A chronicle of Mike and Julia's adventures creating a home on the Missouri range...

Thursday, May 16, 2013

Planting and storing

      Spring is finally here! For weeks we were watching for the moment when all the bare tree branches would leaf out and turn green and all of a sudden, we looked around and realized that it had happened, that the forest was a light shade of green instead of brown. It is a pretty miraculous process to see a bare stick form a tiny bud and then watch the bud unfurl into tiny oak leaves. Baby animals are abounding around us-- many of our neighbors have new piglets, pullets (chicks), goat kids, lambs, calves, and fowls frolicking around, rendering everything a little picture-postcard perfect. The only babies we seem to be harboring on our land are tick-babies, but that is okay, one day we will have more animals! In the meantime, we have started working one day a week at our friends, the Crawford's farm, Butterfly Hill Farm, which is a much more established version of what we are working on ourselves. Richard and Glinda are both retired from university careers and are both a wealth of knowledge on native and garden plants, animals, birds, and much else. As Glinda is recovering from a long struggle with cancer (and Richard as well, as care-taker), and they are preparing for their daughter's wedding on the farm later this month, they both felt the need for additional hands preparing their land and gardens for spring. And since we adore them, and are eager to learn from their experience, we stepped up to the job. (Pictures of their gardens below and above and more to come in the next post from the wedding.)

    Meanwhile, the Crawfords offered us use of part of their garden beds to plant some of our own veggies this summer, while ours are still getting established, and we have jumped at the opportunity. We started some plants from seed and have been nursing them along through random late frosts (May 9th?) and blistering days of sun to the point where they will leave their little plastic cartons and become one with the earth. It has been hard to limit ourselves to only a few easy plant varieties, since we are now cooking out at our land and are somewhat limited for fresh produce. "One day..." we keep saying, "we should really focus on the house this summer..." Sigh.

And yet! One thing we really went for this year, and could very well be the major theme of the last few weeks, has been tree planting. Missouri's conservation department has a very amazing service where one can pre-order and purchase native tree starts from their nurseries for, well, .33 cents a tree! What a deal! Last fall we went in with our neighbors on a big order and ended up with 350 young Persimmon, Wild Plum, White Pine, Redbud, Flowering Dogwood, Paw Paw, Serviceberry, Mulberry, Choke Cherry, Black Locust, Elderberry, and Nannyberry tree that arrived in the mail three weeks ago. I am not sure what inspired us to such an ambitious order, but it has been quite a lot of work to get them all in the ground, watered and mulched! Still, it has been a good process for us to go through, envisioning natural privacy screens, windbreaks, firewood coppicing and edible gathering paths through the land, plus of course, an abundance of spring blossoms for bees and beauty of course. The best part about it all has been actually having a water source to pre-soak and water them with. We keep repeating to each other, "I'm so glad we put in the pond last year...", since we not only use the spigot all the time, we also now have a spectacular sunset view over the pond were we rest our weary bones at the end of each day and pause to watch the sky turn colors. Such a sweet world.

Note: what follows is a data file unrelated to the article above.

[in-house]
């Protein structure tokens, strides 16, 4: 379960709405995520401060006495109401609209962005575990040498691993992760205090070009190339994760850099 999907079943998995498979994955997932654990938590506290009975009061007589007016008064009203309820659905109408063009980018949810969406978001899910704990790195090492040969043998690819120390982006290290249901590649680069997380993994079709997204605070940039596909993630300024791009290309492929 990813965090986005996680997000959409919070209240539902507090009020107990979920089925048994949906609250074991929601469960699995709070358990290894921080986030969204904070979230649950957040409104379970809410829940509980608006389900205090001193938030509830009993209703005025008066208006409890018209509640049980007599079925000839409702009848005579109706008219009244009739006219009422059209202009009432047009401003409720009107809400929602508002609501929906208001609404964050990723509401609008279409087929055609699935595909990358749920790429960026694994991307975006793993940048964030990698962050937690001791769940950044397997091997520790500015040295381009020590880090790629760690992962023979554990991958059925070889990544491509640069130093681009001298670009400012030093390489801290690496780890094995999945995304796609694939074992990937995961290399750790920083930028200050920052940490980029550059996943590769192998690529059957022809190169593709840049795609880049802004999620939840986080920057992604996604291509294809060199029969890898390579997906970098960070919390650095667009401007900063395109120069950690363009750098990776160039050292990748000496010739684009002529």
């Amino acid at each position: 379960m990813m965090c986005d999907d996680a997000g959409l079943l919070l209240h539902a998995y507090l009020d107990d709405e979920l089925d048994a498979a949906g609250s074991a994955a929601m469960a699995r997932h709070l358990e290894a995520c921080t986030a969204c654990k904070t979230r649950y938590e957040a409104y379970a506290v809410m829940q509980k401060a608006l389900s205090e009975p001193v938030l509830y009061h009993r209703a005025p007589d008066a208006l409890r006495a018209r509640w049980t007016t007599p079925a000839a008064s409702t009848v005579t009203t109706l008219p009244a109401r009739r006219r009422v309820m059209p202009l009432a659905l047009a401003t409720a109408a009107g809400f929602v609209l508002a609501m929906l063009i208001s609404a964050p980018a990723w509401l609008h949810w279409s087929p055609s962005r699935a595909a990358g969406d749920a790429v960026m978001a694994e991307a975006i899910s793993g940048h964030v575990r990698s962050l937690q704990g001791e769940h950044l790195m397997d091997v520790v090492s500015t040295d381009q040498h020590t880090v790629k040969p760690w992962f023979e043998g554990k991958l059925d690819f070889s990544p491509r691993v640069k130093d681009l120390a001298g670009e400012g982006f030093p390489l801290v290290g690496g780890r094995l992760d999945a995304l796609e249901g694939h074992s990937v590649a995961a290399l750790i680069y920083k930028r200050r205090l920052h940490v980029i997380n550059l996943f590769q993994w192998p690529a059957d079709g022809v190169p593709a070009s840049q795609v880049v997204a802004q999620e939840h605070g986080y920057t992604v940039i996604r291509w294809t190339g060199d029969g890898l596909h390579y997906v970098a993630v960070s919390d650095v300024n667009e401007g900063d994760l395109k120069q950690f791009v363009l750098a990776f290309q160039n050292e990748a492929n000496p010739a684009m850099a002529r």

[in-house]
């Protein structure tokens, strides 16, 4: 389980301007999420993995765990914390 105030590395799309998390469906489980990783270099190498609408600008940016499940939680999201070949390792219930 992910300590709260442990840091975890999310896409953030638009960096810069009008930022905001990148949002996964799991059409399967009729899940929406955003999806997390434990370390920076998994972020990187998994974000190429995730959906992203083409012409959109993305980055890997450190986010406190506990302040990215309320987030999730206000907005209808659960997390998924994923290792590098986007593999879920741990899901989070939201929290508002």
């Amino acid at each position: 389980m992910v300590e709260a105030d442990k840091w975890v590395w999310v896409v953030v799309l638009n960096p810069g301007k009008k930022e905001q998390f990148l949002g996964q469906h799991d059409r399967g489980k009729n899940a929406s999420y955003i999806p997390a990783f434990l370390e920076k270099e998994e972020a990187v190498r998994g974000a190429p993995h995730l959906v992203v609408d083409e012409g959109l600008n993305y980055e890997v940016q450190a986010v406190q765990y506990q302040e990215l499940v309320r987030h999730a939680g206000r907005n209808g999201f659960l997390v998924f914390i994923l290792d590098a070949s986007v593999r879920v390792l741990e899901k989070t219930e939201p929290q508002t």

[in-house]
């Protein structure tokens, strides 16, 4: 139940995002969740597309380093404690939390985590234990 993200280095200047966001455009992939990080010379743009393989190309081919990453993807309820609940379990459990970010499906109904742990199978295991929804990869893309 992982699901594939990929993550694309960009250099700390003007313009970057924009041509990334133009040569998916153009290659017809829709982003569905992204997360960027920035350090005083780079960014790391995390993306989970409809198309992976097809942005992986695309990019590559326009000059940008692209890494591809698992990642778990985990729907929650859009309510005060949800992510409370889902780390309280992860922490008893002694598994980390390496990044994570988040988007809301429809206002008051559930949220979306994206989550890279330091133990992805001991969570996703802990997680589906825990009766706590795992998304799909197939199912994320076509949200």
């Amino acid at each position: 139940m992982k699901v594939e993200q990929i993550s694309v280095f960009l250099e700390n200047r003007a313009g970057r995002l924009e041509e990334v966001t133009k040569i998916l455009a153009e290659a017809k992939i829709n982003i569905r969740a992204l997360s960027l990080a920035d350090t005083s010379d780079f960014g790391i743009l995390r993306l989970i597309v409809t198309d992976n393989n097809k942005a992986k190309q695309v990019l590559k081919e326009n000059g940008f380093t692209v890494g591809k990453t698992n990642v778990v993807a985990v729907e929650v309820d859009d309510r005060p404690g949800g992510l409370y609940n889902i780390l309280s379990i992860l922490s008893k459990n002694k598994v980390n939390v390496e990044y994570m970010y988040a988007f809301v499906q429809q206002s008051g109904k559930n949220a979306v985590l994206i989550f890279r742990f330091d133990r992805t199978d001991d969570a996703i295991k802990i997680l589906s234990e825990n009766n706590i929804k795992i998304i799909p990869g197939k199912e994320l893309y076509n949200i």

We have now been actually living on our land a little over a week, thanks in large measure to Mike's rain barrel and water filtration set-up that he has been working on. I realize that much of what enables us to live on our land is our ability to store food and water effectively. We have refined our systems greatly since last summer and now we are really self-sufficiently using the natural resources around us--rain and wood from the land--to drink, do dishes and cook food with. Mike figured out a way to use 5 gallon food-grade buckets plus the filtering components from Berkey filters to make our rain water potable. We also found these great twist-off lids for 5 gallon buckets that makes them much more usable for bulk food storage. We put in our first order from the "bulk buying club" that many people in our community are a part of (ordering once a month from bulk distributor UNFI), so now we are cooking and eating our meals al fresco in our little open-air kitchen/dining area. For that matter, we have hosted and fed guests several times now (including a bachelorette tea party), and it feels really good to be able to offer a space and meal to friends. More to come about our rocket stove and sun oven, since they are such amazing cooking tools and merit their own post.
      Though most of this post has been about to-doings on our land, we have involved in a number of great community events that I seem never to have a camera on-hand at, including a May day party (complete with pole and ribbon dancing), a contra dance in the Duplex structure that I worked on two summers ago, work parties, birthday parties, potlucks, and we are about to take a four-day course at the neighboring Peace and Permaculture Center on Restorative Justice being taught by Dominic Barter (an amazing system of communication and conflict-resolution that is spreading around the world). So, more to come soon. Much love to family and friends reading along--spring blessings!